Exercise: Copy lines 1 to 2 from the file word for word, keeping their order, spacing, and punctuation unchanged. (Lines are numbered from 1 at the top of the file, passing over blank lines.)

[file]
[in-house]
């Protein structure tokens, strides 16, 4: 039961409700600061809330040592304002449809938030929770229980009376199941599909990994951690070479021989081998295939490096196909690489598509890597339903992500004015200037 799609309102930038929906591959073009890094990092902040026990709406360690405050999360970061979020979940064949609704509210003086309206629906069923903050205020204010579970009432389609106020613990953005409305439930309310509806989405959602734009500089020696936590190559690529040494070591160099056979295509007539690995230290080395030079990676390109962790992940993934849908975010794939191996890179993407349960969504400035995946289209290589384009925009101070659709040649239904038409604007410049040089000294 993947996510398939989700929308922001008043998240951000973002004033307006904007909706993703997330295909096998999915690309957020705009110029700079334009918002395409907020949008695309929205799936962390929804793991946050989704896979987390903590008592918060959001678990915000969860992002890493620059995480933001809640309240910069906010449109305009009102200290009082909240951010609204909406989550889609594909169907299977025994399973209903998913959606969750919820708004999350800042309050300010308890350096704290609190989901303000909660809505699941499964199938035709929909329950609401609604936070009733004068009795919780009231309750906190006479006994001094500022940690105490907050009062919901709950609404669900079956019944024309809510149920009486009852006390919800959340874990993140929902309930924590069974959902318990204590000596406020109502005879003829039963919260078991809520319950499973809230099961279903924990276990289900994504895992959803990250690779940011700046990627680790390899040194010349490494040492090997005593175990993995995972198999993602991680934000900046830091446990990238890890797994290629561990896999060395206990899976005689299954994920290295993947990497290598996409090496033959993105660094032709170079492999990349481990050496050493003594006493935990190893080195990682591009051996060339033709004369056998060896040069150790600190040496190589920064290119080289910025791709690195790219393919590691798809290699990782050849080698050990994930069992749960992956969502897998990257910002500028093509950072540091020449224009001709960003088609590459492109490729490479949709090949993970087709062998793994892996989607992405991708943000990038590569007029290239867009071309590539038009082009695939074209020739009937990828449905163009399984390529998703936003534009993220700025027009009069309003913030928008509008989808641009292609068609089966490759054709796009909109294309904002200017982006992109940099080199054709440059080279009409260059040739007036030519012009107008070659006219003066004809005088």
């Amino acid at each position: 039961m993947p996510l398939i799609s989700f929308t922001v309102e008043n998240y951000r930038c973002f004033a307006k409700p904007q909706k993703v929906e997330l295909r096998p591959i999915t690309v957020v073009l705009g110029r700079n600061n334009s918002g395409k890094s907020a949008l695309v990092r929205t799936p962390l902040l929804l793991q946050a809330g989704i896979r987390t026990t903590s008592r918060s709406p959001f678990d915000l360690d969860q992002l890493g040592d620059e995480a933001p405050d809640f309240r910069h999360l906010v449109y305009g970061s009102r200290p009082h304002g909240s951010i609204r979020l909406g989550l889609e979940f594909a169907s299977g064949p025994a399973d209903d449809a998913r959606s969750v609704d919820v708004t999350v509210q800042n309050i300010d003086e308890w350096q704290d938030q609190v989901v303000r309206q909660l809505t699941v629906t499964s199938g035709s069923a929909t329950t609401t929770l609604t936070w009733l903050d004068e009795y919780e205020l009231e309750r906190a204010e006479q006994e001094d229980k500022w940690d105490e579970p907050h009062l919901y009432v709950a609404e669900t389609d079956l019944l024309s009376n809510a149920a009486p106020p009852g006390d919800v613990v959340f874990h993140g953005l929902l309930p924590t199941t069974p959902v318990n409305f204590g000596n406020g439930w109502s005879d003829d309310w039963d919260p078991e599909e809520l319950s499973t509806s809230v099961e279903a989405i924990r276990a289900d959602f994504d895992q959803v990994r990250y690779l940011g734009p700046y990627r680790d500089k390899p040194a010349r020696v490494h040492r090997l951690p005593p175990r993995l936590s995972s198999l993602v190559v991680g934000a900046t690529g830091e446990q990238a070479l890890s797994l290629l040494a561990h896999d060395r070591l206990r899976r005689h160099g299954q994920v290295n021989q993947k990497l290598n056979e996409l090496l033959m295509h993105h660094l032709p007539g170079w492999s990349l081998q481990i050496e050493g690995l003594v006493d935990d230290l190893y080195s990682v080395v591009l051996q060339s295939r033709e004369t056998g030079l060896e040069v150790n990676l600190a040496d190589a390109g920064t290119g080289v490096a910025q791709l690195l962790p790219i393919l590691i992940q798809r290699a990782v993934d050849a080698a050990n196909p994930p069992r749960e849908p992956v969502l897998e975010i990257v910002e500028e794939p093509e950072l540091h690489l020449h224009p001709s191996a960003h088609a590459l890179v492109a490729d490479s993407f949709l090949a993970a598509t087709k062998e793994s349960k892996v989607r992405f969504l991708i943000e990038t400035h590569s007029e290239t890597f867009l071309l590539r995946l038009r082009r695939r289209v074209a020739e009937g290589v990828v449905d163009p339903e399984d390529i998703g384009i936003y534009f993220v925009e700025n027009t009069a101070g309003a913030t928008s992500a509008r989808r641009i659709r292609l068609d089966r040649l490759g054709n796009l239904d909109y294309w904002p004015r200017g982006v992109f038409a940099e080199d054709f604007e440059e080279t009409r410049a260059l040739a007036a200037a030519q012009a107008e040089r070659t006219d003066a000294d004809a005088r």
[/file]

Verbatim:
[in-house]
């Protein structure tokens, strides 16, 4: 039961409700600061809330040592304002449809938030929770229980009376199941599909990994951690070479021989081998295939490096196909690489598509890597339903992500004015200037 799609309102930038929906591959073009890094990092902040026990709406360690405050999360970061979020979940064949609704509210003086309206629906069923903050205020204010579970009432389609106020613990953005409305439930309310509806989405959602734009500089020696936590190559690529040494070591160099056979295509007539690995230290080395030079990676390109962790992940993934849908975010794939191996890179993407349960969504400035995946289209290589384009925009101070659709040649239904038409604007410049040089000294 993947996510398939989700929308922001008043998240951000973002004033307006904007909706993703997330295909096998999915690309957020705009110029700079334009918002395409907020949008695309929205799936962390929804793991946050989704896979987390903590008592918060959001678990915000969860992002890493620059995480933001809640309240910069906010449109305009009102200290009082909240951010609204909406989550889609594909169907299977025994399973209903998913959606969750919820708004999350800042309050300010308890350096704290609190989901303000909660809505699941499964199938035709929909329950609401609604936070009733004068009795919780009231309750906190006479006994001094500022940690105490907050009062919901709950609404669900079956019944024309809510149920009486009852006390919800959340874990993140929902309930924590069974959902318990204590000596406020109502005879003829039963919260078991809520319950499973809230099961279903924990276990289900994504895992959803990250690779940011700046990627680790390899040194010349490494040492090997005593175990993995995972198999993602991680934000900046830091446990990238890890797994290629561990896999060395206990899976005689299954994920290295993947990497290598996409090496033959993105660094032709170079492999990349481990050496050493003594006493935990190893080195990682591009051996060339033709004369056998060896040069150790600190040496190589920064290119080289910025791709690195790219393919590691798809290699990782050849080698050990994930069992749960992956969502897998990257910002500028093509950072540091020449224009001709960003088609590459492109490729490479949709090949993970087709062998793994892996989607992405991708943000990038590569007029290239867009071309590539038009082009695939074209020739009937990828449905163009399984390529998703936003534009993220700025027009009069309003913030928008509008989808641009292609068609089966490759054709796009909109294309904002200017982006992109940099080199054709440059080279009409260059040739007036030519012009107008070659006219003066004809005088």